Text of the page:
Trump, Australia's Turnbull move to clear
air after tense phone call
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[May 05, 2017]
By Steve Holland
NEW YORK (Reuters) - U.S. President Donald
Trump held his first-face-to-face meeting with Australian Prime Minister
Malcolm Turnbull on Thursday, and declared that they "get along great,"
following an acrimonious phone call in January that strained ties
between the two allies.
"They said we had a rough phone call. We didn't really have a rough
phone call," Trump said in dinner remarks. "It got a little bit testy.
But that's okay."
Dressed in tuxedos as they prepared to attend a dinner, the two leaders
met on board the USS Intrepid, a World War Two aircraft carrier that is
now a museum moored on Manhattan's West Side. Joined by their wives, the
two leaders later attended a gala to celebrate the 75th anniversary of
the Battle of the Coral Sea.
Turnbull was one of the first foreign leaders Trump spoke to after
taking office on Jan. 20. The Republican president became irritated that
he was expected to honor an agreement made by his Democratic
predecessor, Barack Obama, to accept as many as 1,250 refugees held in
Australian processing centers on remote Pacific islands.
Trump had broken off what was supposed to be an hour-long call after 25
minutes and later tweeted that the refugee agreement was a "dumb deal"
and vowed to study it. The call aroused criticism and raised questions
about his diplomatic skills.
Vice President Mike Pence visited Australia in April and made clear that
while Trump was not happy about the refugee agreement, the United States
would honor it out of respect for Australia. Under the agreement,
Australia is to resettle refugees from three Central American countries.
Thursday's get-together with Turnbull was delayed because of Trump's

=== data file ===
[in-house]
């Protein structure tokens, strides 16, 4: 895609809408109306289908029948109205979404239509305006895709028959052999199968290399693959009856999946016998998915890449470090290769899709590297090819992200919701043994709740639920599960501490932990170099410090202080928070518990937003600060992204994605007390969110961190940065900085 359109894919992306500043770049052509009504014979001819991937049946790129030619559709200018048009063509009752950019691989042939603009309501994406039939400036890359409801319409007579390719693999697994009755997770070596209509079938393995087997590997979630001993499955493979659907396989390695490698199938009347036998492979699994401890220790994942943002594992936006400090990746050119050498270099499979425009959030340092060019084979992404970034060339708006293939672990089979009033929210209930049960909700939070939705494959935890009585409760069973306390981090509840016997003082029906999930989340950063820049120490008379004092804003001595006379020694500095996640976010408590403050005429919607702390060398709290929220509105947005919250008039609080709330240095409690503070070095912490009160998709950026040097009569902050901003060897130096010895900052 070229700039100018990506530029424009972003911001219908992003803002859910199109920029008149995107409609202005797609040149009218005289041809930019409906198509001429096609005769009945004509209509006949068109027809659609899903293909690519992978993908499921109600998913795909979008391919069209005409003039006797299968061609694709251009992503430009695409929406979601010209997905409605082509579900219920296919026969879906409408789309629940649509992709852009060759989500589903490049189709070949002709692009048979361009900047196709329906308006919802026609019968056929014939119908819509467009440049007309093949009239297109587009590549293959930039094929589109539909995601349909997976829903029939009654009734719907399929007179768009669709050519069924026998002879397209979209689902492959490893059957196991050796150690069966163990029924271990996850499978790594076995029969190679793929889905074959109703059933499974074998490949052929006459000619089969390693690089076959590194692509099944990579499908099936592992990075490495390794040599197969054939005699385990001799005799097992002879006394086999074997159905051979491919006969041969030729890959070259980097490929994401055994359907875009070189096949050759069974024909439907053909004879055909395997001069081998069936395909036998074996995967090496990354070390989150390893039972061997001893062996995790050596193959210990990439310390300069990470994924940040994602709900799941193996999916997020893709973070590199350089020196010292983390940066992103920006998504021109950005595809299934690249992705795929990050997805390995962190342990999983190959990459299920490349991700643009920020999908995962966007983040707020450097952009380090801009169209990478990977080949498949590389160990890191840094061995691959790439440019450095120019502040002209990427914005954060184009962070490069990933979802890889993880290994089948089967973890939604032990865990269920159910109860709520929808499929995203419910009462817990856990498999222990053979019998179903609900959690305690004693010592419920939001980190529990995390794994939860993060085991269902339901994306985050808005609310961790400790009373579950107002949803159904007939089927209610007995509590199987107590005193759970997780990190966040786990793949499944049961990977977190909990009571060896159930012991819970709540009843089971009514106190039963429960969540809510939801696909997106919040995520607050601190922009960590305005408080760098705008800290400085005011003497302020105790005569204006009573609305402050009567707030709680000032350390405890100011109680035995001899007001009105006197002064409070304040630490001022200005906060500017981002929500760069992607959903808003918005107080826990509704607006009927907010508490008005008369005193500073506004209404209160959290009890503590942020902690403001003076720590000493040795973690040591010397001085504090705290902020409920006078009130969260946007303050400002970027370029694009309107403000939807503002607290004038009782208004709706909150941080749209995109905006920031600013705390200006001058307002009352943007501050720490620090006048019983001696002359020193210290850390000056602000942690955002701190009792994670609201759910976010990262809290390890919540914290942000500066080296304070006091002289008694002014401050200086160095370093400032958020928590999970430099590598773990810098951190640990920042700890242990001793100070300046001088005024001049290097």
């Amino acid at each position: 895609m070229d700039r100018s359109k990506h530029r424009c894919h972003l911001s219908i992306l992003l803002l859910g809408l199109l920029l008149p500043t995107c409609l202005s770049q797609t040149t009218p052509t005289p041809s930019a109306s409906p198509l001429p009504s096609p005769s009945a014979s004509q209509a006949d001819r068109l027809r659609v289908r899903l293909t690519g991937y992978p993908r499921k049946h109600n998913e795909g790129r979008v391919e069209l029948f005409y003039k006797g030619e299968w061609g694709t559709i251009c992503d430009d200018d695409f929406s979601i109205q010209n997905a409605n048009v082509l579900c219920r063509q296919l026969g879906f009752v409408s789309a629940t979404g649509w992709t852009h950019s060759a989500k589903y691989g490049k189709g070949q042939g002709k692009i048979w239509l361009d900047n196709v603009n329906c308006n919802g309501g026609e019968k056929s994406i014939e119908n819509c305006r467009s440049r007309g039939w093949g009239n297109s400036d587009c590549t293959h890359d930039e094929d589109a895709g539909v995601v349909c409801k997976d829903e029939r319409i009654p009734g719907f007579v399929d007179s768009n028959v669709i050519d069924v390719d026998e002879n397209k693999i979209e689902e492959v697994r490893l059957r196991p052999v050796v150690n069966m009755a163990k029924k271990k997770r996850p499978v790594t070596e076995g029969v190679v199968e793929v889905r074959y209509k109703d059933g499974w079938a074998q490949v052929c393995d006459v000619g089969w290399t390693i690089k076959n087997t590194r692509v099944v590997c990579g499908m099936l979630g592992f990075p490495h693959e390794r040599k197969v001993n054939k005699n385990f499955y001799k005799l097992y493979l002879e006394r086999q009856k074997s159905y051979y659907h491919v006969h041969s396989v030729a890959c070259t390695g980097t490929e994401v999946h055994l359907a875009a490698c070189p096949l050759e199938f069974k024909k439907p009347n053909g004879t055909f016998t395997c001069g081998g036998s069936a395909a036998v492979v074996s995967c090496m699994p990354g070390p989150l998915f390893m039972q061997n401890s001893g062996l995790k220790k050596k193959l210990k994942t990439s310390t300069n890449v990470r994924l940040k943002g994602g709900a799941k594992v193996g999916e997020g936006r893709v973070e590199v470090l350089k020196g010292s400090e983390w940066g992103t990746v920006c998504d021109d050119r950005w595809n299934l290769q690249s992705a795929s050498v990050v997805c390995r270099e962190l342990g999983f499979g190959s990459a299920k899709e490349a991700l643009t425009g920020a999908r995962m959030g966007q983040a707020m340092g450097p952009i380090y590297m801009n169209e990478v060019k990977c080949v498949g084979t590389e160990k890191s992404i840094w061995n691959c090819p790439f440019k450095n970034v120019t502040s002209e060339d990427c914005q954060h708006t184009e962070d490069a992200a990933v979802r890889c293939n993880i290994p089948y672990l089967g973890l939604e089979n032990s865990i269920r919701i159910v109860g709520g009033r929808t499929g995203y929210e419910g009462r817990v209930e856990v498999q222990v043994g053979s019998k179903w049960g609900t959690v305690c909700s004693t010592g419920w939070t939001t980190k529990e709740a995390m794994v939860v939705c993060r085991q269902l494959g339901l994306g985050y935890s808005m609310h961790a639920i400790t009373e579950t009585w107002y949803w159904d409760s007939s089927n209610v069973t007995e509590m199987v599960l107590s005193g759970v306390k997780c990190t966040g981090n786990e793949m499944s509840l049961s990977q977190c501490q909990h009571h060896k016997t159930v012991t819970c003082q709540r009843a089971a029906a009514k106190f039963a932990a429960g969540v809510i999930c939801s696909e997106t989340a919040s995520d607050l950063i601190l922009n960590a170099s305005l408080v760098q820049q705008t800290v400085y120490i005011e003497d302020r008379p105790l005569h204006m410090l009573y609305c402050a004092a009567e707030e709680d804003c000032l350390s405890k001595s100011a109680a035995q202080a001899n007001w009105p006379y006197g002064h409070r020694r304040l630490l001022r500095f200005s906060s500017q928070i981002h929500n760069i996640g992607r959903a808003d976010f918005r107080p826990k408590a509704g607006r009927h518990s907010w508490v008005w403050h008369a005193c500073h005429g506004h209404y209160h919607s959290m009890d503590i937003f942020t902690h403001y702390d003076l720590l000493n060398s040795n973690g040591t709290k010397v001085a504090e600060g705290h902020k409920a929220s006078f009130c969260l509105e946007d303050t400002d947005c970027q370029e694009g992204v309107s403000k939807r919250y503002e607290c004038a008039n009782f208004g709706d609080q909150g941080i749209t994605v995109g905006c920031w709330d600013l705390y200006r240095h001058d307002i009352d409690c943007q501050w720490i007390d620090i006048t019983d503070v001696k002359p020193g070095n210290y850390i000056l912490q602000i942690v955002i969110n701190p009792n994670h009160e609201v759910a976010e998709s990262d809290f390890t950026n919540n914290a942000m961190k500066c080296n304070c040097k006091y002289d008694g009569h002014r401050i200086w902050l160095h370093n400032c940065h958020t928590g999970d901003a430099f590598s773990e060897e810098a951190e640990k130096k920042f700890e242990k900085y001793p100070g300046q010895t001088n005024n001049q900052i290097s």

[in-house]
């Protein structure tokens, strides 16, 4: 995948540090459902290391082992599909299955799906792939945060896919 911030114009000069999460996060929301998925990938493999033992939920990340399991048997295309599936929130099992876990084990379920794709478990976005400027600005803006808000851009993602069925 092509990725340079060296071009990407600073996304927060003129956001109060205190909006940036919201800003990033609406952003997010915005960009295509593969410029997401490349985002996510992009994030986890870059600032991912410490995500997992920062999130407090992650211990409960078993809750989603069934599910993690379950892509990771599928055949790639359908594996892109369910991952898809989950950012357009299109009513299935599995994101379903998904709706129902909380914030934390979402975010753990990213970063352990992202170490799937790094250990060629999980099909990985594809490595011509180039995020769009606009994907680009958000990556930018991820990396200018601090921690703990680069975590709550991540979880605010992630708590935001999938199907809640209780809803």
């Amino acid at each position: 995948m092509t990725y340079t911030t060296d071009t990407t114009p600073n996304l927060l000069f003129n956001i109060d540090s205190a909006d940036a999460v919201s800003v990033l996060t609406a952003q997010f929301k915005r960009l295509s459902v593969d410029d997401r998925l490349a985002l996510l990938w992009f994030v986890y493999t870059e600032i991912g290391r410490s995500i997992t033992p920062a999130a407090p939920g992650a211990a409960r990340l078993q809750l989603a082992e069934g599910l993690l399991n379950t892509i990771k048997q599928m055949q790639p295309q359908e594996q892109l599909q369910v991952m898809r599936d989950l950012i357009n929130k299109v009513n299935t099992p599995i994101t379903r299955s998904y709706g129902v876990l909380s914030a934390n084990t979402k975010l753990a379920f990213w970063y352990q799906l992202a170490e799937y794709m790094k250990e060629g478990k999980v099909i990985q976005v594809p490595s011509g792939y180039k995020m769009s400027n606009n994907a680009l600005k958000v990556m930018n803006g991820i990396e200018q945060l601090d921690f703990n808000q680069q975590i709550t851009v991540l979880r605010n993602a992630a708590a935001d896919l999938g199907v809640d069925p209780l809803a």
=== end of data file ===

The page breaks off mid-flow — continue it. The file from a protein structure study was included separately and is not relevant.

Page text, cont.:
hastily arranged White House celebration with Republicans from the U.S.
House of Representatives after they narrowly passed a healthcare bill
that would repeal and replace the 2010 Affordable Care Act, commonly
known as Obamacare. The measure has yet to come before the Senate/
Trump and Turnbull were all smiles as they answered questions about the
January phone call and the refugee deal during a picture-taking session.
"We get along great. We have a fantastic relationship, I love Australia,
I always have," Trump said.
Turnbull added: "We can put the refugee deal behind you and move on."
Trump said the refugee deal had been "worked out for a long time" and
that reporters had exaggerated the phone call.
[to top of second column]
President Donald Trump meets with Australia's Prime Minister Malcolm
Turnbull ahead of an event commemorating the 75th anniversary of the
Battle of the Coral Sea, aboard the USS Intrepid Sea, Air and Space
Museum in New York, U.S. May 4, 2017. REUTERS/Jonathan Ernst
"We had a great call," he said, adding, "I mean, we're not babies."
"Young at heart," added Turnbull.
Trump vowed to visit Australia as president, calling it "one of the
great, great places" and noted he had many friends there. One such
friend, pro golfer Greg Norman, was among the attendees at the
In dinner remarks after their meeting, Turnbull celebrated the unity
of spirit that brought the two countries together against Japan in
World War Two, and said Australia and the United States are united
against North Korea's nuclear and missile programs and are fighting
together in Afghanistan.
"Today and together, we condemn and we resist North Korea’s
provocation," he said.
It was Trump's first trip back to New York, his home and where he
made his name and fortune, since the former real estate executive
moved into the White House in January.
His motorcade passed hundreds of protesters as it arrived at the
Intrepid in the early evening. Trump did not plan to visit Trump
Tower, his home in midtown Manhattan where his wife, first lady
Melania Trump, and their young son Barron still live, but instead
was to spend the weekend at his golf resort in Bedminster, New
(Reporting by Steve Holland; Editing by Peter Cooney and Leslie
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